Portugal is the ninth most requested country in Erasmus. Every year, it welcomes more than 4,000 students following this program.
From Lisbon, sunny and pleasant capital to the beaches and Portuguese countryside, the country offers an idyllic living environment. But even if the Portuguese curriculum is slowly becoming more in line with European standards, you will still need to be a Portuguese-speaking person to study there.
Do you want to study in Portugal? Follow the guide!
Commerce Square is located in the city of Lisbon, Portugal. Situated near the Tagus river, the square is still commonly known as Terreiro do Paço; English: Palace Yard), because it was the location of the Paços da Ribeira (Royal Ribeira Palace) until it was destroyed by the great 1755 Lisbon earthquake.
To study abroad, you will first have to register for the Erasmus programme.
The European Erasmus programme allows you to spend a university year in another country without “wasting” a year of your studies.
Its main advantages are:
The Erasmus scholarship is awarded to any student wishing to go abroad through a British university and for a period of 3 to 12 months.
Your training abroad must be part of your British curriculum since it is included in your diploma, which will ultimately be delivered by a UK university. So there’s no way that you will be partying the year away! You will have to validate your semesters at your host university in order for it to be counted towards your diploma.
It is only possible to apply for an Erasmus scholarship from your second year of university onward and only if you have validated your first year. Note that places are limited and the best grades will get you the best chances to ba accepted.
First of all, you will have to go to the international relations office of your institution to make an appointment with the person in charge. Feel free to send them an email to find out the list of documents to provide. This process must be started at least one year in advance!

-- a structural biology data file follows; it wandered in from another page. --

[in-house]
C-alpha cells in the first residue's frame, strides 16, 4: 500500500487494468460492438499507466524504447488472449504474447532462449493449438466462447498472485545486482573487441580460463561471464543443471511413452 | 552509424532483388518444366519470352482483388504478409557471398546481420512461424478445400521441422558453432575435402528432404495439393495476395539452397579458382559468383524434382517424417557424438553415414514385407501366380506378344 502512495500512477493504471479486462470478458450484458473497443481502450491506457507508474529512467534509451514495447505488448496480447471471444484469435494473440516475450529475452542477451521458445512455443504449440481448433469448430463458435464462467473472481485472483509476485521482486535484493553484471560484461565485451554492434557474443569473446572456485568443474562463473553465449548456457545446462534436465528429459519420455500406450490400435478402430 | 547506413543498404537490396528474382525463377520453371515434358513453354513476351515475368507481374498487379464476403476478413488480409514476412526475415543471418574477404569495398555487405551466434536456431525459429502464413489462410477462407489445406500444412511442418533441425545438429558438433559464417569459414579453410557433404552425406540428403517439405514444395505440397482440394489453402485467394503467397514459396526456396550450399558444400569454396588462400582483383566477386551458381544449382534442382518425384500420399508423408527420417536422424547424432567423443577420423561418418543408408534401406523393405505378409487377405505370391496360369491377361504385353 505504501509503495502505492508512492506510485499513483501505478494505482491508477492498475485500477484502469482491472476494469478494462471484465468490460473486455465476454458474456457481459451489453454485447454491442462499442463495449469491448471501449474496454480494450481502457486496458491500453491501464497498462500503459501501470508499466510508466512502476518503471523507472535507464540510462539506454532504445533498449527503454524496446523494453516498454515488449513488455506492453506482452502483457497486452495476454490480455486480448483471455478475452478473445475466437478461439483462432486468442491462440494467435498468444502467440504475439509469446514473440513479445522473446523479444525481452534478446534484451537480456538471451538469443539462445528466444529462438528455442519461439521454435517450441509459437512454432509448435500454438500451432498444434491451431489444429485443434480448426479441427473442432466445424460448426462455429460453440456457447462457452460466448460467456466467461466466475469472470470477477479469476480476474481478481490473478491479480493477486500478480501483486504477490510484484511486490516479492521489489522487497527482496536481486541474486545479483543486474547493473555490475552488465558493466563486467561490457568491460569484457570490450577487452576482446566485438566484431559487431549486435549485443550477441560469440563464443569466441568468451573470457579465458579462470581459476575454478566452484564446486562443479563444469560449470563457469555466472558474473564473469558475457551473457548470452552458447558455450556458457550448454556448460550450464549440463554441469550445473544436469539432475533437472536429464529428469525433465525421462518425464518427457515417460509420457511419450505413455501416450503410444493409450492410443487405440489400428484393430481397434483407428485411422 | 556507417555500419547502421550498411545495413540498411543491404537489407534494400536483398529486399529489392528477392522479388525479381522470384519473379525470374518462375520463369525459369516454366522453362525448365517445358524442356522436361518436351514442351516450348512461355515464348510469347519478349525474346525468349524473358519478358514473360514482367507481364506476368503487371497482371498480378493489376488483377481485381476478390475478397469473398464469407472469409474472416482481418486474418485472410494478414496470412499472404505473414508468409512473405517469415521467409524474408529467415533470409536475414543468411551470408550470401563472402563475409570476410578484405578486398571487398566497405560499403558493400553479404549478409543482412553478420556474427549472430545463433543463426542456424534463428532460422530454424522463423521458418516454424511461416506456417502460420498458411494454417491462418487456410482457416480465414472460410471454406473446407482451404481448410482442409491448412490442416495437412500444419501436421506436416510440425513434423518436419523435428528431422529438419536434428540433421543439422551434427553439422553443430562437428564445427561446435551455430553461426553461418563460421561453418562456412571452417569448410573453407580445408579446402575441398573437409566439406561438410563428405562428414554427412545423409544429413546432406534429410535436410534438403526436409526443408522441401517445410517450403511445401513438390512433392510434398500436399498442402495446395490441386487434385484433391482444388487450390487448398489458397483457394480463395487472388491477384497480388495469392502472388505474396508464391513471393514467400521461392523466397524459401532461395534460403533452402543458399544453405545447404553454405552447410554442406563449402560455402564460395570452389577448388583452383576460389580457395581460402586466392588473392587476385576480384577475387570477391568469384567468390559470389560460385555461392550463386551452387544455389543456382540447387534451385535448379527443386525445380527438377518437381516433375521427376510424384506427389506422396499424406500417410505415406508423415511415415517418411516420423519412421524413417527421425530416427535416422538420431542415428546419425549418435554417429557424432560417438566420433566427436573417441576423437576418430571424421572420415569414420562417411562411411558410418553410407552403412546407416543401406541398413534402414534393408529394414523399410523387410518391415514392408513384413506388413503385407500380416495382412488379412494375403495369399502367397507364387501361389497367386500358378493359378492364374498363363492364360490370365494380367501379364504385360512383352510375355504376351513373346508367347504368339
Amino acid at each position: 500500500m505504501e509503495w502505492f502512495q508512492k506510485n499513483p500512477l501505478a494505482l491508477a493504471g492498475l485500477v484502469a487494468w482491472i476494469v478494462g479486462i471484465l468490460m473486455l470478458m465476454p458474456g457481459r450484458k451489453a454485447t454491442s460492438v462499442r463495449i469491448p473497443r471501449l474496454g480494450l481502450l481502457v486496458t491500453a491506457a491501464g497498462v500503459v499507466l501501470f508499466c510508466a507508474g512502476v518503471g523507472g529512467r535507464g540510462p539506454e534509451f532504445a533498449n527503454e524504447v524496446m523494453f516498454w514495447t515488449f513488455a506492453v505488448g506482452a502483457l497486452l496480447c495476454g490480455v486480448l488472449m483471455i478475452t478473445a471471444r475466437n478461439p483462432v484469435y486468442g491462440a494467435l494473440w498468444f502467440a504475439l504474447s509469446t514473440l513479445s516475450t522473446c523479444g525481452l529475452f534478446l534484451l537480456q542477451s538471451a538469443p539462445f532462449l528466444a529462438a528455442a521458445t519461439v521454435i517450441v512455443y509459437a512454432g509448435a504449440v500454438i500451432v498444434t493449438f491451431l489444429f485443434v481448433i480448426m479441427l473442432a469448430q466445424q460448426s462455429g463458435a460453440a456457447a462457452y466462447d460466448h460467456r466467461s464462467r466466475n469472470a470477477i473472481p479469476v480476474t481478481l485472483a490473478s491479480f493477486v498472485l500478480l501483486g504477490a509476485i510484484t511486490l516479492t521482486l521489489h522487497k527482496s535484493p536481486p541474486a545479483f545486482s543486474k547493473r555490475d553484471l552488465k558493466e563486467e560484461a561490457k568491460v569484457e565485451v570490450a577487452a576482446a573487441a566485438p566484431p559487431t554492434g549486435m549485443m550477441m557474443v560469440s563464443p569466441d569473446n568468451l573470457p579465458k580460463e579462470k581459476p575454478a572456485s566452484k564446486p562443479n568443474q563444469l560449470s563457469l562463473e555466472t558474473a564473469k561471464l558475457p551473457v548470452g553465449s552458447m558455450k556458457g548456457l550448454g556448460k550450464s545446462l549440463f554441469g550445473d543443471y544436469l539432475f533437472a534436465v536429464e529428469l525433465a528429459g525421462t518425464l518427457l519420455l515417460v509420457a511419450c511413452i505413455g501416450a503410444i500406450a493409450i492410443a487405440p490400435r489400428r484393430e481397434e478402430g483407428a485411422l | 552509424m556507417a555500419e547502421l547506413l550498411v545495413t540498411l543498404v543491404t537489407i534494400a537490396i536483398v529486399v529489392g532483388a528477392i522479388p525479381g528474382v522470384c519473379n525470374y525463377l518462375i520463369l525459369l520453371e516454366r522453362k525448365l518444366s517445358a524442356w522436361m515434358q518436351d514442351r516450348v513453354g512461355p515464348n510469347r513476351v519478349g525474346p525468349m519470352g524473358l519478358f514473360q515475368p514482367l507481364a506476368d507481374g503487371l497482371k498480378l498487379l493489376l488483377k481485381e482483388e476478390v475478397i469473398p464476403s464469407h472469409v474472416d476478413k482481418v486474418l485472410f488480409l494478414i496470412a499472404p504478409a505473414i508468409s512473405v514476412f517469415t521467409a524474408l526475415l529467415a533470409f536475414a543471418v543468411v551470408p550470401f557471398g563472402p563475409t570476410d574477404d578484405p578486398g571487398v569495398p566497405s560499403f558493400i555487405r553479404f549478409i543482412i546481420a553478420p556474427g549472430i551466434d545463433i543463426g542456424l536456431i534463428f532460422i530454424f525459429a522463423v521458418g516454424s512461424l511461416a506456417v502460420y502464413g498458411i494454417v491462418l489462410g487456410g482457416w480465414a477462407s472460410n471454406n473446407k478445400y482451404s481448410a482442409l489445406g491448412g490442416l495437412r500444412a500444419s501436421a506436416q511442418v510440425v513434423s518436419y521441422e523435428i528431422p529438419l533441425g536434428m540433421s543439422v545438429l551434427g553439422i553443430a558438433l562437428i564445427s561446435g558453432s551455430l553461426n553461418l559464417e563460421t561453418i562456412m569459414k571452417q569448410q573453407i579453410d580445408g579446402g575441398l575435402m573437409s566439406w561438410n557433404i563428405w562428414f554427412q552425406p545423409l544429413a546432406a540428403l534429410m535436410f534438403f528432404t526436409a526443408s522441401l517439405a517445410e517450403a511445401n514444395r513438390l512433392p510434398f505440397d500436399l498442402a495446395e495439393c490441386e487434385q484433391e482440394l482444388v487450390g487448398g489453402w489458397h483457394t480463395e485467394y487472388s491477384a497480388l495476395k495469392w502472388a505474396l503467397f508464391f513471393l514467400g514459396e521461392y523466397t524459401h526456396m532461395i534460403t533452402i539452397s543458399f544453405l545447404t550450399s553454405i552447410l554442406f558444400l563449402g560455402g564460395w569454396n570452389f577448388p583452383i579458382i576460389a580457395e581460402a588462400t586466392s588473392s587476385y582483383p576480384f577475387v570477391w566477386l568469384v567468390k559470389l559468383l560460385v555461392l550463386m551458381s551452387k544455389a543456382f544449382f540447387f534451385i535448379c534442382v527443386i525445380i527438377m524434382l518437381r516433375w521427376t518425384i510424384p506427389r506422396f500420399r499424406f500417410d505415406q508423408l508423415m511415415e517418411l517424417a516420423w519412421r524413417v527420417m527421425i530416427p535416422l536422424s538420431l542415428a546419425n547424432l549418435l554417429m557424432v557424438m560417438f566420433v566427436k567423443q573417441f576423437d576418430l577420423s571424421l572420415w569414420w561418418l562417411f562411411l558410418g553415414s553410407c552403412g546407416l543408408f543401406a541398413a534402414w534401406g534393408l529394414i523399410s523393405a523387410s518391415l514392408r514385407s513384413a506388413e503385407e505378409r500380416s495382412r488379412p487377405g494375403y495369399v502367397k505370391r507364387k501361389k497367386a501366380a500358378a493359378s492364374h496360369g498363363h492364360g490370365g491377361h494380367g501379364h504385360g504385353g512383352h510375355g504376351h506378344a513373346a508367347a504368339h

The documents required for your registration are as follows, regardless of the country requested:
Do not hesitate to discuss this with your teachers (especially language teachers) before the preparation of your application to gauge your chances of success and find out which ones are likely to give you their recommendation.
All you have to do is wait to find out if your application has been accepted or not. If accepted, you will need to download an online form, sign it and have it signed by your supervising professor before submitting it to the International Relations Office.
Meetings are usually held at universities to give you all the necessary information. Application periods closes mid-September most of the time.
Sintra is a city and municipality in the Greater Lisbon region of Portugal, located on the Portuguese Riviera. The population of the municipality in 2011 was 377,835.
Going on an exchange program in Portugal requires a good command of Portuguese by French students. Indeed, to be able to enter your host university, you will have to pass the “provas de ingresso” test. This corresponds to the Portuguese entry exams.
For administrative registration, you must contact the chosen university directly. Admission requirements for students differ depending on the institution.
The two largest cities in Portugal are Lisbon and Porto. There’s a good chance you’ll go there! But Coimbra is home to the oldest university in Europe. You may want to study there for the place is steeped in history.
Here are the universities in Lisbon that accept the Erasmus programme:
Universidade Aberta Lisboa – Open University of Lisbon,
Universidade de Lisboa – University of Lisbon,
Universidade Internacional Lisboa – International University of Lisbon,
Universidade Moderna de Lisboa – Modern University of Lisbon,
Universidade Técnica de Lisboa – Technical University of Lisbon,
Universidade Nova de Lisboa – New University of Lisbon,
Universidade Autónoma de Lisboa Luís de Camoes – Autonomous University of Lisbon,
Universidade Lusófona de Humanidades e Tecnologias – University of Humanity and Technology of Lisbon.
And in Porto, there is also plenty to do:
Universidade Moderna Porto – Modern University of Porto,
Universidade do Porto – University of Porto,
Universidade de Aveiro – University of Aveiro,
Universidade dos Acores – University of Acores,
Universidade da Beira Interior – University of Beira Interior,
Universidade de Coimbra – University of Coimbra,
Universidade Catolica Portuguesa – Portuguese Catholic University,
Universidade de Evora – University of Evora,
Universidade do Algarve – University Algarves de Faro,
Universidade Lusíada – University Lusíada,
Universidade da Madeira – University of Madeiras,